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The Last Momo (Challenge Accepted!)

In today's blog I wish to chronicle a phenomenon that I have christened the "Last Momo Effect". The Last Momo Effect refers to the fact that whenever kids or teenagers go out for a meal - or even if they're eating at home - the teenager will always get the last momo or the last slice of garlic bread or the last whatever else. I might as well have called it the "teenagers always get food" effect, but my dad challenged me to write a blog post called "The Last Momo" (hence the "Challenge Accepted").

I've always kind of wondered why that might be, because after all, it's only a bit of food. By the time you even GET to the last one, everyone's probably had two or three already, so it's far from likely that the kid is hungry. He/she/I don't need the momo in order to survive. But I still get the momo (I've always thought that this was perhaps a way of paying us for all the chores our parents make us do). 

The lesson I've learned from the above two paragraphs is that you cannot, no matter how hard you try, stretch an idea called "The Last Momo Effect" for more than two paragraphs. The rest of this blog, therefore, is going to cover the advantages of being a teenager (apart from reliably getting then last momo).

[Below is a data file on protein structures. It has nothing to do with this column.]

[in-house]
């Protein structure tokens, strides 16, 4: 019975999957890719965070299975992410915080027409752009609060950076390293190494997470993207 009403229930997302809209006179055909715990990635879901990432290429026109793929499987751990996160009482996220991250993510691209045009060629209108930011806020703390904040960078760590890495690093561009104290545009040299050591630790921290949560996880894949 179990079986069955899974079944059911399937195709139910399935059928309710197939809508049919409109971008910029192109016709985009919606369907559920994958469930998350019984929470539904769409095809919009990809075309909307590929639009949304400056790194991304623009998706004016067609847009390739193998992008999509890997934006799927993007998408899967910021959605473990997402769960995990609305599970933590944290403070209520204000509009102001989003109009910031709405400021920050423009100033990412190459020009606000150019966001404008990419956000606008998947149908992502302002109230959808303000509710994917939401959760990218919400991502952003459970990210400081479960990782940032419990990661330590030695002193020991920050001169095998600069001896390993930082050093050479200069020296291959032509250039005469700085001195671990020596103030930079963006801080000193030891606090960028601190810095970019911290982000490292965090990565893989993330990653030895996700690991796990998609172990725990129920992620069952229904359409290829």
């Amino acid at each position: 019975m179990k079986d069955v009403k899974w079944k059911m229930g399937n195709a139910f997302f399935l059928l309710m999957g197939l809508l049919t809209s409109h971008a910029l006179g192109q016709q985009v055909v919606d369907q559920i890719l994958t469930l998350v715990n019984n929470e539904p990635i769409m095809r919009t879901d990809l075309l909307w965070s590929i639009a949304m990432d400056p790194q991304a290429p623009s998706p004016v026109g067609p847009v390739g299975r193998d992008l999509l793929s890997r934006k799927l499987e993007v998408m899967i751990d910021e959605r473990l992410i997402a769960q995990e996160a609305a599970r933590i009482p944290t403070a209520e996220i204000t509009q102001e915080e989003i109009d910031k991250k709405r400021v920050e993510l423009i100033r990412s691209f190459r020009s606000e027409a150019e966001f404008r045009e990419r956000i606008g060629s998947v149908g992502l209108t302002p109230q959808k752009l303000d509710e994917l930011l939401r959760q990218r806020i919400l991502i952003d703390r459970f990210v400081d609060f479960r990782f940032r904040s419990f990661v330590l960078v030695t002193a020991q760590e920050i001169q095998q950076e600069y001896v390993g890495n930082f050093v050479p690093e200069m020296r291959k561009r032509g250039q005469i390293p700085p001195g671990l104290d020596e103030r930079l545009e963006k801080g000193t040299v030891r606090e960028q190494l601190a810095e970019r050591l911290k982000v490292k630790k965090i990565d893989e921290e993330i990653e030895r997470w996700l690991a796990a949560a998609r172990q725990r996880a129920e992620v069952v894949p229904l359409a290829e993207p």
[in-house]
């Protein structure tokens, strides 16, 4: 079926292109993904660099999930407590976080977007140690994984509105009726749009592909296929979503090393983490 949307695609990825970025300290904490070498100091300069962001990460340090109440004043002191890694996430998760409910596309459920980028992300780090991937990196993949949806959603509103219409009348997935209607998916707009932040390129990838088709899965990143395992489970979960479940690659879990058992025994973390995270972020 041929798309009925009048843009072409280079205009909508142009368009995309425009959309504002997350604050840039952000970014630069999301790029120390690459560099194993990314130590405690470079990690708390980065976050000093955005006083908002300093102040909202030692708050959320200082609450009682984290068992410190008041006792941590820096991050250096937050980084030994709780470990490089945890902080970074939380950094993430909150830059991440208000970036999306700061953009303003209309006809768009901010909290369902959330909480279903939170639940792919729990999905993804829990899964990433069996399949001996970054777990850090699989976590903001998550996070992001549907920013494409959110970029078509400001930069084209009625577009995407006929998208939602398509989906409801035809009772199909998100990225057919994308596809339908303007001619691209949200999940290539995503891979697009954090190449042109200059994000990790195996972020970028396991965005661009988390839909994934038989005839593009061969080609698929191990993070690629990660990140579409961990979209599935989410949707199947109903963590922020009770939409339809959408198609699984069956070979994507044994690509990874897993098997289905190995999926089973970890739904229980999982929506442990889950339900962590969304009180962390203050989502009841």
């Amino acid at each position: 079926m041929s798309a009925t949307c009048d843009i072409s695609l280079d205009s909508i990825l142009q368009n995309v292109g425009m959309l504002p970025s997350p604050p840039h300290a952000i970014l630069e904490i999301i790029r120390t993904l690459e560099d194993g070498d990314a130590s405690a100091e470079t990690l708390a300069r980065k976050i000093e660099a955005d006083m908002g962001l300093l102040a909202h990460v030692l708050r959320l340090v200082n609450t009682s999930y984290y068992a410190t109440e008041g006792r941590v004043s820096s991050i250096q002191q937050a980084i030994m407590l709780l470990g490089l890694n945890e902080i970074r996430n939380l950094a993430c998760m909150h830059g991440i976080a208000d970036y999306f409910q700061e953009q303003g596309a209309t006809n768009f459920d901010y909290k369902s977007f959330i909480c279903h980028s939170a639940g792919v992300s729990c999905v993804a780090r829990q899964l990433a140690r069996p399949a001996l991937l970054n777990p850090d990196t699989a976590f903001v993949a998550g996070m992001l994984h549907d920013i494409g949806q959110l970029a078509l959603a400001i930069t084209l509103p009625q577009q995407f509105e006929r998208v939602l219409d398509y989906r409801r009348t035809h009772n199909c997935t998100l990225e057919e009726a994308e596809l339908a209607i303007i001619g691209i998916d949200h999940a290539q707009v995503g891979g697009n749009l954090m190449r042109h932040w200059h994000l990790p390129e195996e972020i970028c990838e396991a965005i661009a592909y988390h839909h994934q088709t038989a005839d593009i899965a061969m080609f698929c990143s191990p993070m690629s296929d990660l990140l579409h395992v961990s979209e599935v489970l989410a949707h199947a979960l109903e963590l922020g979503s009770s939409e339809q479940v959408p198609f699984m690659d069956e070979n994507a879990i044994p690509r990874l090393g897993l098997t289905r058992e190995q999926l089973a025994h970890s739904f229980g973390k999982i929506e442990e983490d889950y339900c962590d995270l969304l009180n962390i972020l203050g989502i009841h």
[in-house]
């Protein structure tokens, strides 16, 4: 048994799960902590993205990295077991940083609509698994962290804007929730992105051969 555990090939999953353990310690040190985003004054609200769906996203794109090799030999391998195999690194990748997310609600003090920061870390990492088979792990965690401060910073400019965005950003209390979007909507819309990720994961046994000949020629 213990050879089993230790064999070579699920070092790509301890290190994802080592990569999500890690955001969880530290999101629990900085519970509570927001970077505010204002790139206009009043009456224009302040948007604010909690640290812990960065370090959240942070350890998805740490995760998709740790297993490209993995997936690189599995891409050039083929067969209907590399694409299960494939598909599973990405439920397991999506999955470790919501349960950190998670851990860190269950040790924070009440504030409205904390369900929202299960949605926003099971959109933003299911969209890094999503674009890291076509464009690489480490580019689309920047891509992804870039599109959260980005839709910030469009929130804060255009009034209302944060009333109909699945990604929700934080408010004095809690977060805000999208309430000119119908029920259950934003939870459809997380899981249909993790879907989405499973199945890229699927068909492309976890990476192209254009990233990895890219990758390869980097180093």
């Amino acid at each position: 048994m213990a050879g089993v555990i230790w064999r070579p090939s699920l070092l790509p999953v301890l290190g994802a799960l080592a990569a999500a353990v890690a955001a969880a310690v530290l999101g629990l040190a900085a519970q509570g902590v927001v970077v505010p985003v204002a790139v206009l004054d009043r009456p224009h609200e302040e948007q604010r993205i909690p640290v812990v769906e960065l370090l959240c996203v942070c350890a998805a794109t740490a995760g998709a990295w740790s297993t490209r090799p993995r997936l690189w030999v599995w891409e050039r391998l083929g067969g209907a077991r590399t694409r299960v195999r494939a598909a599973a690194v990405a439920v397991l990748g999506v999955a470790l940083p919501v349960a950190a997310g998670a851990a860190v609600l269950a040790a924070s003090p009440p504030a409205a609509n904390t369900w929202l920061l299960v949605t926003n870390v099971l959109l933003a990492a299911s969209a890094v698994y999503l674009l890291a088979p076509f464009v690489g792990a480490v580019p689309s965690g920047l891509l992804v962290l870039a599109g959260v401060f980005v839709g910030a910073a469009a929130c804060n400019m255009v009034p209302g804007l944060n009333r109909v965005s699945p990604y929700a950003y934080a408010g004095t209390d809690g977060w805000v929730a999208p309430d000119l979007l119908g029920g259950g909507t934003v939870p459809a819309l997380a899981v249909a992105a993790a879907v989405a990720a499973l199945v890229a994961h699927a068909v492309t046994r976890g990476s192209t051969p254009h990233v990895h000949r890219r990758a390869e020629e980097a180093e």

First, there is the fact that you can own stuff without having paid for it. My phone, for instance, was paid for by my parents - but I still own it. I never paid for clothes on my back, but they're still mine (possibly because they're too sweaty for anyone else to want to wear them). All the books and gadgets and outrageously expensive video games I own are also paid for by my parents.

There is also - and this one is my favourite - free food. I don't have to pay for any of the (numerous) things I eat. I can eat obscene quantities of whatever food I may want and have someone else pay for it. I don't know what they meant when they said "there's no such thing as free lunch", but they clearly had no idea what they were talking about.

When you're a teenager is when you do all the almost-stupid things that you probably shouldn't do, like swim in flowing water and bug your mother while she reads. They're no dangerous, exactly - well, the second one is - but they're still things you aren't likely to do when you're twenty-five and trying desperately to come up with a college project that is good enough to help you pass. 

I'd add a passage about kind and loving parents, but I'm going to leave it out. Not that I don't have kind and loving parents - I do - but every blog/essay/facebook post written by a teenager about why they like being a teenager is certain to feature a paragraph about why they love their parents. This paragraph has been written way too many times, so I'm just going to skip it.

In closing, I ask you, O great and majestic reader, to tell me in the comments why you give the last momo to your child. I'm serious, I've always wondered, and what better way to find out than to ask you on a blog post?

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